Obviously, a significant bonus of rural life is living close to nature. The ability to connect with the natural world is so important for health and well-being. Every day we praise God for the beauty of our back yard. Additionally, I see my girls' creativity flourish as they are inspired by the world around them. So many researchers point to the importance of boredom and free-play in the development of children. Evie loves the flowers in the garden; she enjoys painting pictures of them, and she bought her own camera to photograph them. Last year she started her own business and planted a cut garden which she artfully arranges bouquets herself to sell at the farmer's market. The kids work as engineers to build forts or imagine castles in the high stacks of hay in the barn. Many times they've had to find solutions for problems on their own, like the time Elaina got her UTV stuck in a mud puddle out on the farm. She had to either find a way on her own to "unstuck" the vehicle, or walk the mile back to the house. She doesn't carry a cell phone, so this problem required her own thought and decision-making. I think this is essential for our kids to learn how to survive the world without us, which is a pretty important goal of raising kids to adulthood. Of course, I was watching her the whole time with binoculars, but she didn't know that!
Importance of Family:
Truly one of the most important values for us is the priority of God and family. We spend a lot of time together with our kids working and playing on the farm and in the mountains. Growing up on a family farm and especially living a rural life, children develop special friendships and bonds. While certainly not isolated, it is clear that my kids have a closeness with one another and especially their cousins who live just across the field.
Because we are a multi-generational farm, my kids see the entire family working together, playing together, and making a life together. They understand the importance of family loyalty and of serving one another. We pray for one another and offer forgiveness and grace. And I love when they are quick to offer their help too - when Elaina picks up the sticks out of my grandma's yard or volunteers to drive the hay wagon for my dad. Evie wants to pick weeds in the garden and is excited about helping feed the cows.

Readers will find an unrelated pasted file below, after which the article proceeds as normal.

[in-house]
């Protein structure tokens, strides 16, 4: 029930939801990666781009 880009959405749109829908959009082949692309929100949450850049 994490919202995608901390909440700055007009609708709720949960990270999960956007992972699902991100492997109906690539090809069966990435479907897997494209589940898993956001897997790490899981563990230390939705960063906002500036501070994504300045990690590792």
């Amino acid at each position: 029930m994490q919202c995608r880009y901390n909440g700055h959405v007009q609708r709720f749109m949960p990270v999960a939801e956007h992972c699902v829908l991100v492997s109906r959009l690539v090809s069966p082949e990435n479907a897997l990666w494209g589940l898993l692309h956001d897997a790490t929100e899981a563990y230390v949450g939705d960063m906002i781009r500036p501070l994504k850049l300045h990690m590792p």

We are thankful to God for this special place and this incredible life we live, and as we gather daily to share a meal or plant the work before us, my girls' hearts rejoice with gratitude for the blessings of this life. A joyful, thankful child is such an incredible reward as a parent.
My kids get dirty. I mean really dirty. I'll never forget the time the girls were SO dirty from playing outside that I stripped them off in the mudroom and ran them to my shower. While I was busy outside hosing off their clothes, the girls decided to make a swimming pool out of the walk-in shower (they were three and five at the time). You can imagine how well my bathroom floor was mopped that day! Children need dirt to stay healthy; microorganisms found in soil are beneficial to overall health. This article explains more. While Elaina seems to struggle with seasonal allergies, as a general rule fewer farm kids have allergies or asthma. Living a simple, rural life is also beneficial to diet and helps to reduce stress. I mean they literally stop to smell the flowers! My kids have access to healthy, fresh food and are learning to prepare nutrient-rich meals straight from the garden. Kids who like vegetables -you really can't beat that!
For a number of years the buzz word in education was grit. Grit is our passion and perseverance towards reaching a long-term goal. Resilience is the optimism to keep bouncing back from failure. Both of these traits for success are rooted in a growth mindset, and everyone can learn, develop and build resilience and grit. Successful people persist through failure and challenge. They learn patience - seeds take time to sprout - and it takes time to learn a new skill. On a family farm, children learn grit (and we aren't just talking about the dirt between their toes). They must learn to work hard, everyday. They must put the needs of farm animals and others ahead of their own needs. Chores must be done every single day, and if you mess up, there are significant consequences (like the time someone didn't latch the door on the chicken coop). There are no days off. Even in the heat of summer or the piercing cold of winter. Animals have to be fed; eggs collected. These experience are real life opportunities for my girls to develop a strong work ethic and grit; traits which will help them regardless if a rural life is part of their future.
I know it can be scary. Just the other day a guest was horrified when the kids went out to play in the dark by themselves. "There are coyotes! They could get hurt!" My inner helicopter mom is constantly screaming warnings and temptations too: if I would just work with the 4H hogs maybe my girls would have a better chance at the coveted purple ribbon. (Oh pride!) If my girls help weed, they'll hate gardening (insert guilt). That horse could buck them off! (Hello, fear). I curse myself when the egg that ended up in the Carhartt jacket solidified because someone accidentally forgot they put an egg in their pocket and it broke. I should have checked, or at least noticed the smell in the mudroom (failure!) It is good for us too, moms. But I suppose that is another blog post.
From the Red Barn,